Ever had an electrocardiogram (EKG/ECG)? Be grateful you didn’t have to get one back when it was first developed!

Though a significant amount of the “electro-medicine” that arose during the age where electricity was a “mysterious power” was complete quackery, this is one development that was a true boon to cardiology, and medicine in general.

Constructed by Cambridge Scientific Instrument company in 1911, this EKG machine [bottom illustration] was built to the specifications of one William Einthoven, who developed the string galvanometer in 1903, to measure the electrical currents produced by the heartbeat.

Prior to Einthoven’s time, it was known that the heart produced electric currents, but there was no way to measure them that didn’t involve putting electrodes directly on the heart. I don’t mean right over the heart, on the breastbone - the chest had to be opened to actually measure this phenomenon. Einthoven’s device made it possible to measure the electric currents given off by the heart despite the insulation of fat and skin, and thus made it possible to measure the heartbeat without actually opening someone up.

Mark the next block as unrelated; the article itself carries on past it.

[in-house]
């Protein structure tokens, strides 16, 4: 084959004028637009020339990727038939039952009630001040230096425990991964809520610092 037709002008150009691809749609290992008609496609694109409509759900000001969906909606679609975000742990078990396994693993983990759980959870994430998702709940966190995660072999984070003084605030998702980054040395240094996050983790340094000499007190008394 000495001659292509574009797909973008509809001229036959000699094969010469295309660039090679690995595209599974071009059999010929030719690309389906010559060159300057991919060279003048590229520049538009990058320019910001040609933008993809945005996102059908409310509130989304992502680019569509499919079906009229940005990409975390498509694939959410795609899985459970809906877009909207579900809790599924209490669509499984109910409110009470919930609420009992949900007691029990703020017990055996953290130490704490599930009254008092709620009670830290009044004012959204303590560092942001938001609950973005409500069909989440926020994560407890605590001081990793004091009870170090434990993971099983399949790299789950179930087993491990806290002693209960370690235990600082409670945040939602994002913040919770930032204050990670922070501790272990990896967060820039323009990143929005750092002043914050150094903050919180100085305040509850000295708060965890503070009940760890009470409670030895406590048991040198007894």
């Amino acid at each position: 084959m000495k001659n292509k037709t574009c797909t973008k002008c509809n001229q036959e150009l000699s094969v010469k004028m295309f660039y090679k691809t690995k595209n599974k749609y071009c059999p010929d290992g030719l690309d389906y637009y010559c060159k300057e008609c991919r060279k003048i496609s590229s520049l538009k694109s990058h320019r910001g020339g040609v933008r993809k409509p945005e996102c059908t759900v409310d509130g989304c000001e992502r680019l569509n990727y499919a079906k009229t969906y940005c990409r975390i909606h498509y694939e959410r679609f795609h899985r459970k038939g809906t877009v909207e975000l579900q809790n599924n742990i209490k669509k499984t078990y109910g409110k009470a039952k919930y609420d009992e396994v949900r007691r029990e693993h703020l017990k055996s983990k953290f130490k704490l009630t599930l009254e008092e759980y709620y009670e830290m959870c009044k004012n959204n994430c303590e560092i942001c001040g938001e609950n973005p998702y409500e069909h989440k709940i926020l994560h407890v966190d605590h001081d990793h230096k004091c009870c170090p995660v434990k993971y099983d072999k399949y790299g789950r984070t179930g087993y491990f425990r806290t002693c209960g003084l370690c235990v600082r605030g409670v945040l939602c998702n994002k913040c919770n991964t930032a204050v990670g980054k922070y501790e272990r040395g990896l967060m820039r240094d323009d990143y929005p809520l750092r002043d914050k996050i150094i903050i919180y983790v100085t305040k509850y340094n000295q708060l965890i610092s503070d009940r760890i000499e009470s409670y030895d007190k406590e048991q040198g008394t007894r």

The string galvanometer worked by using a thin conductive wire passing between powerful electromagnets. When a current passed through the filament, the electromagnetic field would cause the string to move, and form the familiar heartbeat pattern (or not, if their heart is impaired). A light shining on the string would cast a shadow on a moving roll of photographic paper, forming a continuous curve showing the movement of the string [see top illustration].

The original machine required water cooling for the powerful electromagnets, required 5 people to operate it and weighed some 600 lb. Despite the advances made in technology and design, the concept of today’s electrocardiograms is almost identical to the machines that earned Einthoven the 1927 Nobel Prize. Advances in cardiovascular treatment and surgery mean that discrepancies in the results of the EKG readout can be addressed, as opposed to just known to exist, but we still read the same P, Q, R, S, and T waves that were named by him, and still use “Einthoven’s Triangle” - the equilateral triangle that the electrical leads are placed in.

Top: Initial concept work of William Einthoven. Diseases of the Heart and Aorta. Arthur Douglass Hirschfelder, 1912.

Bottom: 1911 ECG Machine. A Brief History of Electrocardiography - Progress through Technology, Christoph Zyweitz.  

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